Gin Mill may have replaced a pub that stood in this spot for 25 years, the Yellow Griffin, though without changing much seeks to embrace a history all its own.
Back in the day (we’re talking like, 1860s) a gin mill referred to a saloon or tavern, especially one with a bad reputation. The place is no dive, but prohibition-era-inspired cocktails and a tighter menu replacing the Griffin’s multitude of burgers connect the dots.
The place was fully renovated and repainted, but the basic seating arrangement and capacity hasn’t changed too much. There are plans in the works to revamp an upstairs space too and put a 12-seat patio out front, as well as implement a weekly fifty-litre keg program.
Grilled calamari ($14) is fairly thoroughly doused in a marinade of parsley, garlic, rosemary and thyme, which gives the two curled rings of squid a slightly more charred and more robust flavour. Cherry tomato, lemon, chilis and arugula provide a nice punchy background to break this up as well.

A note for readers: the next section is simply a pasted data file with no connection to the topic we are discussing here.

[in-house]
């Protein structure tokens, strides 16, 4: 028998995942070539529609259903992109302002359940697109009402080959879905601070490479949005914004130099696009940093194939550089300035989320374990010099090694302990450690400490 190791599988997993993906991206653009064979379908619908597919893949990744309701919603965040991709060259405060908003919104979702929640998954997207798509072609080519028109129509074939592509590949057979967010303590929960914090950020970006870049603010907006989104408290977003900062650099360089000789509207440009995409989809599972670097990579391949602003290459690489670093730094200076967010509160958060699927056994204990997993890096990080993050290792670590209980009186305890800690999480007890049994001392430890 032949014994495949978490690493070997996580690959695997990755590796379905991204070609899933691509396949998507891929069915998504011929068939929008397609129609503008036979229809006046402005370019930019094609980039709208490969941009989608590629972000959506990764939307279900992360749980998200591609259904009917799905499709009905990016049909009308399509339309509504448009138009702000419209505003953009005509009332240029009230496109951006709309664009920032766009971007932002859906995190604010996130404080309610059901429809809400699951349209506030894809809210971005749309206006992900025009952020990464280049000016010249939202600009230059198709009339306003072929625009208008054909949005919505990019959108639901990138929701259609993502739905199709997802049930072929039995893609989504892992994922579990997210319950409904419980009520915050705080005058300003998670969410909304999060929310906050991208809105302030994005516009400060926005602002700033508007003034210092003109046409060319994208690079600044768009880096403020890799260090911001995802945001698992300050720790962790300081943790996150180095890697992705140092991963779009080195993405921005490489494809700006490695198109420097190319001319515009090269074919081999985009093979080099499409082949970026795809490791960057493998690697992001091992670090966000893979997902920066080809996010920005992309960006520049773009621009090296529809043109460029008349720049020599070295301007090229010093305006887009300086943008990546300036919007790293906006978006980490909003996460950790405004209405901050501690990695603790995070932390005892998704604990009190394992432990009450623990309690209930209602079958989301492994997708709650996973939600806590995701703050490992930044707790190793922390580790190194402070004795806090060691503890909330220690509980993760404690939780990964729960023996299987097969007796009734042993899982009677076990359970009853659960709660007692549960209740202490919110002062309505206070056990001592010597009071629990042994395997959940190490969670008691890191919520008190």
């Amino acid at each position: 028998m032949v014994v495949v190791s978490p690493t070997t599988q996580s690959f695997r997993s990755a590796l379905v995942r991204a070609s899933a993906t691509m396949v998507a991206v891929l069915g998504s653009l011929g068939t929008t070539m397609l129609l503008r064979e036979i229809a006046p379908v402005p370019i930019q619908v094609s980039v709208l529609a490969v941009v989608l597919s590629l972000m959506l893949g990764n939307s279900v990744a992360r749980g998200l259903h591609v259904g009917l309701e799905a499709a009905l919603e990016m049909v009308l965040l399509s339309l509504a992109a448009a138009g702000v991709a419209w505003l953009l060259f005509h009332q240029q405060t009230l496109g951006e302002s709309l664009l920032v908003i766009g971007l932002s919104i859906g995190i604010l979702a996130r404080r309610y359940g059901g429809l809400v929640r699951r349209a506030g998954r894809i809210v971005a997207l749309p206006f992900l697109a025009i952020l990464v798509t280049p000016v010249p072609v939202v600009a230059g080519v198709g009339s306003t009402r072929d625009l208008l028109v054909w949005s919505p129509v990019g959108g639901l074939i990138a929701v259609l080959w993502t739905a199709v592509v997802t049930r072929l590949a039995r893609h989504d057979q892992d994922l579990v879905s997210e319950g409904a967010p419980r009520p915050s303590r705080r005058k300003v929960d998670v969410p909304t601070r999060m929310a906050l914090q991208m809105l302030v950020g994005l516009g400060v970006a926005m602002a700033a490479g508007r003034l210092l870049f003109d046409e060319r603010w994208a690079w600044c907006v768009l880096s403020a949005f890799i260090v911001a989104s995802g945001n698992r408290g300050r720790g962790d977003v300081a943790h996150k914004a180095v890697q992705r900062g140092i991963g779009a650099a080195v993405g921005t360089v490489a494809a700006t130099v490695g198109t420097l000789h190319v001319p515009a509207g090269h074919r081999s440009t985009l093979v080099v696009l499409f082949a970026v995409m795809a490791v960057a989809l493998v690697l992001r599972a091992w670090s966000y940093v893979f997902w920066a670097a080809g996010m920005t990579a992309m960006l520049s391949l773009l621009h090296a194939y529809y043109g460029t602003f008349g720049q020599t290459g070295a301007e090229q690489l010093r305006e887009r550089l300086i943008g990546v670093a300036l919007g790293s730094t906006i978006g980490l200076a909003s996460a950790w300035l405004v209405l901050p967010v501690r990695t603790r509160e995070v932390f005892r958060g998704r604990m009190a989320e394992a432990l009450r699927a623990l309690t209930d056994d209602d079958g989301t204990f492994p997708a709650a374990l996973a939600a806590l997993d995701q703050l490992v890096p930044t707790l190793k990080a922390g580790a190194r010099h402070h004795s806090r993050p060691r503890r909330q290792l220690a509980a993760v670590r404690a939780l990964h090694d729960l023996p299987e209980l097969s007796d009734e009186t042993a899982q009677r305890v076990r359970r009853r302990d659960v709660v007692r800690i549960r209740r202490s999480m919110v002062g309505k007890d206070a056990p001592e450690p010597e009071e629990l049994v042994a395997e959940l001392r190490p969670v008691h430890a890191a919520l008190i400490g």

Fish tacos ($14) are a crushable app or small affordable dinner, big pieces of crispy beer battered haddock on a soft white tortilla that could have been a little more toasted. However, these bar food classics are topped with black bean adobo, pickled onion, cilantro sour cream, pico and slaw that all harmonize nicely.
Simply called “The Burger” ($18) on the menu, probably since there’s now just one replacing all the Griffin’s, it’s decent, nothing too out there but big and beefy topped with aged cheddar, garlic aioli and some candied bacon that, as always, makes it.
Halibut ($25) gets the same house marinade treatment and a pan sear. Served over a colourful and chunky mix of large pieces of earthy root veg, Israeli couscous and whole Kalamata olives, it’s perhaps undelicate for the price but wholesome.
Cocktails are $14 across the board, lots of gin and egg whites tying the list to the prohibition era.
A Corpse Reviver #2 is not the most refined presentation of this classic cocktail, but what matters how boozy it is thanks to Death’s Door Gin combined with lillet blanc and Cointreau, and the fragrance and hit of bitterness it gets from an absinthe wash.
A Bee’s Knees has the classic accents of honey, lemon and basil and is made with local Ontario Trafalgar Cold Infused Honey Gin.
In fact, true to its name you can expect to find a good range of nerdy, high-end gins here, such as The Botanist, Boodles, Junction 56 Distillery and Dixon’s Wicked.
New operators Brandon and Josh Rennie are now partners with Maria and Oliver Lutkiewicz, the mother and son who previously owned the Yellow Griffin.